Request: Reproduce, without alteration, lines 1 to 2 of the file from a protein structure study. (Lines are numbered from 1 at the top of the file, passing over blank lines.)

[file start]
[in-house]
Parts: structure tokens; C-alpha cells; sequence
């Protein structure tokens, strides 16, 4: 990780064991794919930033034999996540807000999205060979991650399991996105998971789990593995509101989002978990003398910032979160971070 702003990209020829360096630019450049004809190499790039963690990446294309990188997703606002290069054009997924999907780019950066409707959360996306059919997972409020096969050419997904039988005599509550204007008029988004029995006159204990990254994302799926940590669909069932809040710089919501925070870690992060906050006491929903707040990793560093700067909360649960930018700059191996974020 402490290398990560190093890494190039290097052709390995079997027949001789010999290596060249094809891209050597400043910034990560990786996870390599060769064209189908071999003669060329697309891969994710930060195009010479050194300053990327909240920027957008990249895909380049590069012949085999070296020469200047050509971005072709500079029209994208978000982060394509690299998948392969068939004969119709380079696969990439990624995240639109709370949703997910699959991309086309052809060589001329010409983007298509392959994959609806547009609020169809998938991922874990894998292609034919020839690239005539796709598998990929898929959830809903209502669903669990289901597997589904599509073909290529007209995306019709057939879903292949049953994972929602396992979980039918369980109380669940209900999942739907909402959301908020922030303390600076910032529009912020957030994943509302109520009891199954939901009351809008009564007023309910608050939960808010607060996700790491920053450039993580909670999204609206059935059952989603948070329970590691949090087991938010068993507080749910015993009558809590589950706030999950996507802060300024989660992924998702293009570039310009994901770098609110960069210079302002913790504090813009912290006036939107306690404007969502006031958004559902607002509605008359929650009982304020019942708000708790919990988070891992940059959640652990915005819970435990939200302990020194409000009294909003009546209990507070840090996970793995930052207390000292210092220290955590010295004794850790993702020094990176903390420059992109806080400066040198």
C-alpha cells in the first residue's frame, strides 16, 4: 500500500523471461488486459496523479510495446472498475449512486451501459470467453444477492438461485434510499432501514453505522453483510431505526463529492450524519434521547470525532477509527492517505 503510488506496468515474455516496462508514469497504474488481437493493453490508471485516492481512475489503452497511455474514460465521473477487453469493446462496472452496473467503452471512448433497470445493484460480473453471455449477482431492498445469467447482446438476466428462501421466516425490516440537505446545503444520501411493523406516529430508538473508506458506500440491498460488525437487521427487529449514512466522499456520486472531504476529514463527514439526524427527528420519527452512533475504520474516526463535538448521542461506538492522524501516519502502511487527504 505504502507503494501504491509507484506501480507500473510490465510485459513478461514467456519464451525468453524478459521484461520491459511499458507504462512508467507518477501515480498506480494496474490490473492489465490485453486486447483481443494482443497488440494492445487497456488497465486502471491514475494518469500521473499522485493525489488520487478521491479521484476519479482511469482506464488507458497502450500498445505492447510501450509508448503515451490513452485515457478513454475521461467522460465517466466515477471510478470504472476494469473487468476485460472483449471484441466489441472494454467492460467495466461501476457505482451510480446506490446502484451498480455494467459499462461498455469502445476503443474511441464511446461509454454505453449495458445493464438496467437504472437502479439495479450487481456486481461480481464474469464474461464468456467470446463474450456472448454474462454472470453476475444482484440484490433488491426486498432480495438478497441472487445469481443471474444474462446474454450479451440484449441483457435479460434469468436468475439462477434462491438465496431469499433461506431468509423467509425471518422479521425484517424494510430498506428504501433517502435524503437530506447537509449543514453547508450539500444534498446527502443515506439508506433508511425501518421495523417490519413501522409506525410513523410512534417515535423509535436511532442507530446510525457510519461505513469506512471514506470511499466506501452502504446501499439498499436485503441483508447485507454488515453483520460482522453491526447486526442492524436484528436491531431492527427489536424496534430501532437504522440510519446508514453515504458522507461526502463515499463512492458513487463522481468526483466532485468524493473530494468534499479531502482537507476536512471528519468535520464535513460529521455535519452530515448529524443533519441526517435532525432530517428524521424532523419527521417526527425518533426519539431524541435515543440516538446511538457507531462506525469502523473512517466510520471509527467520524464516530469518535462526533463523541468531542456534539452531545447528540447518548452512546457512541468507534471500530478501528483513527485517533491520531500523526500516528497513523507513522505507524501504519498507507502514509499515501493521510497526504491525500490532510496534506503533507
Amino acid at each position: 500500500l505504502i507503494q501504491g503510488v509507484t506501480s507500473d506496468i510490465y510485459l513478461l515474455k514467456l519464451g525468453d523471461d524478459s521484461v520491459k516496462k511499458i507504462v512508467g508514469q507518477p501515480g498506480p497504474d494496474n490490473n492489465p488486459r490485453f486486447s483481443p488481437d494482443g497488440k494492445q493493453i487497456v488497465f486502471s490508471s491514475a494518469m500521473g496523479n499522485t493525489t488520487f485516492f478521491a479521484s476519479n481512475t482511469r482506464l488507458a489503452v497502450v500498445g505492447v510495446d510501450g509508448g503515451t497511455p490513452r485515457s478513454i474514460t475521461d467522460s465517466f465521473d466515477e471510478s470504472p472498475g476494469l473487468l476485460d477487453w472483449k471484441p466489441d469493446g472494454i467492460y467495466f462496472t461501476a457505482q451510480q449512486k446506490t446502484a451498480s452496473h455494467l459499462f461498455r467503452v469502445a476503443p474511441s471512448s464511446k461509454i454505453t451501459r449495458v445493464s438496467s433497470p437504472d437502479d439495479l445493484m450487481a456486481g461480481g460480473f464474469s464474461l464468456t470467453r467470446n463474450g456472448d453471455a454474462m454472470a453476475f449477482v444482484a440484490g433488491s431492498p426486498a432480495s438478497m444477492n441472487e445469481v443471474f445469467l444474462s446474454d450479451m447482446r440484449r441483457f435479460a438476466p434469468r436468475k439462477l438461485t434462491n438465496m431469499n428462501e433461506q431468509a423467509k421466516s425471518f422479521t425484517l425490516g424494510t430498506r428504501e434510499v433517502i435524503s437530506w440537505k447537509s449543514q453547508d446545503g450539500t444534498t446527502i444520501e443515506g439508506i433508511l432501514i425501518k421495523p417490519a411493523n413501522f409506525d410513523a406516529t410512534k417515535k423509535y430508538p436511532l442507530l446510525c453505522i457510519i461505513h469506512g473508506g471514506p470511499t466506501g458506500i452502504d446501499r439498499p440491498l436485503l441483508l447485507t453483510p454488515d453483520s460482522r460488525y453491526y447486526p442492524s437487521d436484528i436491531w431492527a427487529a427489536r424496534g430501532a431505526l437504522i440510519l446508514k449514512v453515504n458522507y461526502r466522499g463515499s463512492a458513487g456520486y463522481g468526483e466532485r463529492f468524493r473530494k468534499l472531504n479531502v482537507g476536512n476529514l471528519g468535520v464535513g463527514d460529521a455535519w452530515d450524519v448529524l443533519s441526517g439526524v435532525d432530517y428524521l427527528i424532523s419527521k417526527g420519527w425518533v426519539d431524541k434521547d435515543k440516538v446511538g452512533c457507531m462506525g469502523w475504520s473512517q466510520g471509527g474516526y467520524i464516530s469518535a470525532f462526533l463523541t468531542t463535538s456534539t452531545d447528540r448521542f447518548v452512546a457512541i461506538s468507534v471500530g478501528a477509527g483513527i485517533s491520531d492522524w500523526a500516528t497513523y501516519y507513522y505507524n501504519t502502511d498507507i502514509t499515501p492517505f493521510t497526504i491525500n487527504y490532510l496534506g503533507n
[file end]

[in-house]
Parts: structure tokens; C-alpha cells; sequence